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Thanks for your post. The story you link to is about rejecting a shipment at a receiving dock that the computer thinks is already too old. The patent application has to do with a much subtler case, planning recipes for future consumption based on the up coming expiration of things already in inventory. This is not "reject if it is old". –  George White Sep 6 '13 at 18:25
    
Ah, sorry, you're right of course - that will teach me to re-read the question before I post an answer. –  DaveyDaveDave Sep 6 '13 at 21:31
    
Welcome to the site and please keep posting! –  George White Sep 7 '13 at 0:11
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I understand that this system should be used for households but every major food logistic system stores expiration date, location and quantity and notifies if products are due to expire. It uses microprocessors and data storage units.

Medical (Sep 2011): http://www.google.com/patents/WO2011115676A1?cl=en Peoplesoft (Oracle,2000): http://docs.oracle.com/cd/B28728_01/jded/acrobat/xeeaim.pdf

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Junhua Gu discusses a "smart pantry" in her Georgia Tech Master's Thesis (abstract) Her thesis explicitly mentions recording expiration dates in section 6.3.2: "users use a special scanner to scan the items and the system automatically updates items related information such as name, category, manufacturer, in-stock date, expiration date, quantity, function, nutrition facts and etc."

The paper also explicitly describes a electronic data inventory storage system in section 6.3: "The system also collects and stores grocery data for organizing, quick locating and inventory tracking".

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There are, of course, lots of things other than food which require this type of management. One of the less obvious ones would be safety critical employees such as train drivers.

Typical safety rules on a modern railway require that a given driver spends no more than a few hours continuously in charge of a train, where "continuously" means "without an authorised absence from duty of prescribed (substantial) length". Trains are often delayed for any number of reasons, so during or following a disruption event, there are usually a number of drivers operating trains who will not be able to reach their intended changeover point before their hours "expire".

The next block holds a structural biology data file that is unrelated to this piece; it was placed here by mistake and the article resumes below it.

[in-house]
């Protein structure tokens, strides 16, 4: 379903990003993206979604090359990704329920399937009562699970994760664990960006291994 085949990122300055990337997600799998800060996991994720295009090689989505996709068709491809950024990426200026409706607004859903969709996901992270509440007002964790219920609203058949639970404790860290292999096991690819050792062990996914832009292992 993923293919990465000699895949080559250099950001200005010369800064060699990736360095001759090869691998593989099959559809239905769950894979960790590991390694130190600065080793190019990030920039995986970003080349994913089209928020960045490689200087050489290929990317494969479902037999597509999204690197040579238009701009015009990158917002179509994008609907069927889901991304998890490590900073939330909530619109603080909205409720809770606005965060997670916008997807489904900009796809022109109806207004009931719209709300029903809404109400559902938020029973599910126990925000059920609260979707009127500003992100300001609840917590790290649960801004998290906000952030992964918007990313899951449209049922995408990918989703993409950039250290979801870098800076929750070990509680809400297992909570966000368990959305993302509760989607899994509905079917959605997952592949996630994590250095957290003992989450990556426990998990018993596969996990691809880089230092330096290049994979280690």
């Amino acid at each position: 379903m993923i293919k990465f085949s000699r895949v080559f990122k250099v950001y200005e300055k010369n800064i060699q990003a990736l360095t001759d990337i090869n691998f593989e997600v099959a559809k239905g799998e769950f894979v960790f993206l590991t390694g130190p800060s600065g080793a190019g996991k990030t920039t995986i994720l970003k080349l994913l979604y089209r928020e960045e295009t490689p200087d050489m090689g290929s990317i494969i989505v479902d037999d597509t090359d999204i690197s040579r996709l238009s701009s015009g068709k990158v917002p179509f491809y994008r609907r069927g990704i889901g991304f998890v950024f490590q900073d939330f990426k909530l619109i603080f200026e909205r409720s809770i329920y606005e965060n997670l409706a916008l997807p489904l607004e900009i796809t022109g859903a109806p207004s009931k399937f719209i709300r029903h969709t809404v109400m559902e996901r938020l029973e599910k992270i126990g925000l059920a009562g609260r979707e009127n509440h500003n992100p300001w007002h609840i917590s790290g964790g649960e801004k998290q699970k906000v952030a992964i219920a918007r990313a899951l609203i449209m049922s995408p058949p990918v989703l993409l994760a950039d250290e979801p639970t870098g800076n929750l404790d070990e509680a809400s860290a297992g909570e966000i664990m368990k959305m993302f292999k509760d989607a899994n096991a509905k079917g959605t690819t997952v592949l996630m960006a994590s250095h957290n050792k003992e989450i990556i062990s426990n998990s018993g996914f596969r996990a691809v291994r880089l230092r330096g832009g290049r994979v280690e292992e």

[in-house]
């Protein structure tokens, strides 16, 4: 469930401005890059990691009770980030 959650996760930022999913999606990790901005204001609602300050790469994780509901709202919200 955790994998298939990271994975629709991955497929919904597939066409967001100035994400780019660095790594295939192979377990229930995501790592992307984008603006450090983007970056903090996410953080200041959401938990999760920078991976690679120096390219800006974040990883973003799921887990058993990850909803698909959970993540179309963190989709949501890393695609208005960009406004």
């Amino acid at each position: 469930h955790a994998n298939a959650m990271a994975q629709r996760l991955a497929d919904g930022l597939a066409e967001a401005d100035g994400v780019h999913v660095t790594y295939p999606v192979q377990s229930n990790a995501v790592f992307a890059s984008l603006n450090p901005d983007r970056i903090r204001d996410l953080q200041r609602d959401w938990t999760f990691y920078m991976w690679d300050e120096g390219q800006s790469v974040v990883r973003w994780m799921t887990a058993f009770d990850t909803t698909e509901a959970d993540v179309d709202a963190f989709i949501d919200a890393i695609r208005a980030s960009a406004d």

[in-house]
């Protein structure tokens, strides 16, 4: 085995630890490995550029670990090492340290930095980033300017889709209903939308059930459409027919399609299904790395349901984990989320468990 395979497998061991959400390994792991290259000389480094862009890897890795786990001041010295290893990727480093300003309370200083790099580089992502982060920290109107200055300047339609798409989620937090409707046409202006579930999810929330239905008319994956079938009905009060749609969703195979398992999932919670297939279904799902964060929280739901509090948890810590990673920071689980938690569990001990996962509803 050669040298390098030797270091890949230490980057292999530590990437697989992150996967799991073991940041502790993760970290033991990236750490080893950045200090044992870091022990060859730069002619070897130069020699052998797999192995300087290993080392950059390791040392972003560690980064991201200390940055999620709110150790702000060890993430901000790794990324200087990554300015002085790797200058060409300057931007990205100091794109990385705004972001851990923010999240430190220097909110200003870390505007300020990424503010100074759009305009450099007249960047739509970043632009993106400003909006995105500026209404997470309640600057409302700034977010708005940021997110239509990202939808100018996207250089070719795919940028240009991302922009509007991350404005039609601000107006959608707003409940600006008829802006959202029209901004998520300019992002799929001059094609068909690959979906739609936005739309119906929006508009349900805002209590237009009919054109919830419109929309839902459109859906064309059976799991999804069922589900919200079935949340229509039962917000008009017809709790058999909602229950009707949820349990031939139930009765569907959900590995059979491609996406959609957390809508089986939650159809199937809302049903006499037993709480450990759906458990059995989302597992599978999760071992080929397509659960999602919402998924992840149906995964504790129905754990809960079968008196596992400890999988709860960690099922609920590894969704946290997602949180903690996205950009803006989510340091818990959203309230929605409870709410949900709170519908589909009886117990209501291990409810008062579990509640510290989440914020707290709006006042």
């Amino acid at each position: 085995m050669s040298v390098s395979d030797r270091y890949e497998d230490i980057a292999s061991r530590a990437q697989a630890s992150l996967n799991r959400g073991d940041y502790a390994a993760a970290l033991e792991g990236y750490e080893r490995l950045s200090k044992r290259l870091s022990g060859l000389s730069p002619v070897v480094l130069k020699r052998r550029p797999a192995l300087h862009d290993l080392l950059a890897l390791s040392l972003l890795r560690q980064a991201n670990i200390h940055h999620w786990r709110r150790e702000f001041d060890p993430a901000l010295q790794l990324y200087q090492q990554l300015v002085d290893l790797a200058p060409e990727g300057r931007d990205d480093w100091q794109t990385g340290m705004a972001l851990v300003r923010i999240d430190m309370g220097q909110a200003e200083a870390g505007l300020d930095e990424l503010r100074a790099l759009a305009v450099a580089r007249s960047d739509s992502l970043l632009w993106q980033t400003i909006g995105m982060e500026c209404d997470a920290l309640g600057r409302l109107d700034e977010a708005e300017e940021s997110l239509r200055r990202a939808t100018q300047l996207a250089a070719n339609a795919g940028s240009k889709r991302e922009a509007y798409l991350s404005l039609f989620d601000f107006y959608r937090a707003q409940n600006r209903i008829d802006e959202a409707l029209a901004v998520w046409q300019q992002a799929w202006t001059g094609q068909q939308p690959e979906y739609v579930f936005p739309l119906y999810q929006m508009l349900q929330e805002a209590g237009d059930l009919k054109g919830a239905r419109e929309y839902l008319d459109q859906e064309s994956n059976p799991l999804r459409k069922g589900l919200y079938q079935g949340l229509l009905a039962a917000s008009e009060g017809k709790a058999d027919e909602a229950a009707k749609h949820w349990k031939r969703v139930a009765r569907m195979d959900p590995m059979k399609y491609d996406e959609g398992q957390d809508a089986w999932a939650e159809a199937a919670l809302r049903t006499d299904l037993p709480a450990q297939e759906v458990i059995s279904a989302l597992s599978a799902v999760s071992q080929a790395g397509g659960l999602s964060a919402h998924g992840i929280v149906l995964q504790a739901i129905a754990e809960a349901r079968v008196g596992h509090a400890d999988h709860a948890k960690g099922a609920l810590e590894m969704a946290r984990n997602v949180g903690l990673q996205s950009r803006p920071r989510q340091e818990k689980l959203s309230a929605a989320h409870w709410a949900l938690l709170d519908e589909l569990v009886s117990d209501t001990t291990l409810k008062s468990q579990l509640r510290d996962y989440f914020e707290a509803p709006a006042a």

It is then necessary to get "fresh" drivers into position to take over these trains, to avoid further disruption being caused by a train, halted on the line, that has nobody available to drive it. Such disruption would at minimum involve "tipping out" the passengers at the next station, at which point the "expired" driver would be authorised to drive the train to the nearest stabling siding, out of the way. (The time limits are slightly more relaxed - but only slightly - for trains running otherwise than in service.)

Drivers are typically rostered with the aid of a Fatigue Risk Management System, which would have a design very similar to what the patent describes, replacing certain terms specific to the food industry with others specific to drivers of trains. An incident investigation report published by the RAIB in August 2011 indicates that such systems were in common use in the railway industry by the date of the incident, which occurred in August 2010. (The one-year interval between incident and report is typical for all but the most complex investigations.)

The task is complicated by the fact that the fresh driver taking over the train must be qualified to drive the particular type of traction, and must also (in some systems) have specific knowledge of the track he is due to drive it over; this is analogous to requiring green peppers for a particular recipe, rather than red meat.

Closely related to this is the need to perform regular maintenance on railway vehicles, although the deadlines for maintenance are typically "softer" than for working hours. Computers have kept track of rail vehicle movements and schedules at least since British Rail introduced TOPS circa 1970; BR TOPS was itself imported via Canada from the Southern Pacific railway, who developed the software in the 1960s.

This is insufficient to invalidate the patent directly, but it could bolster an obviousness charge against it.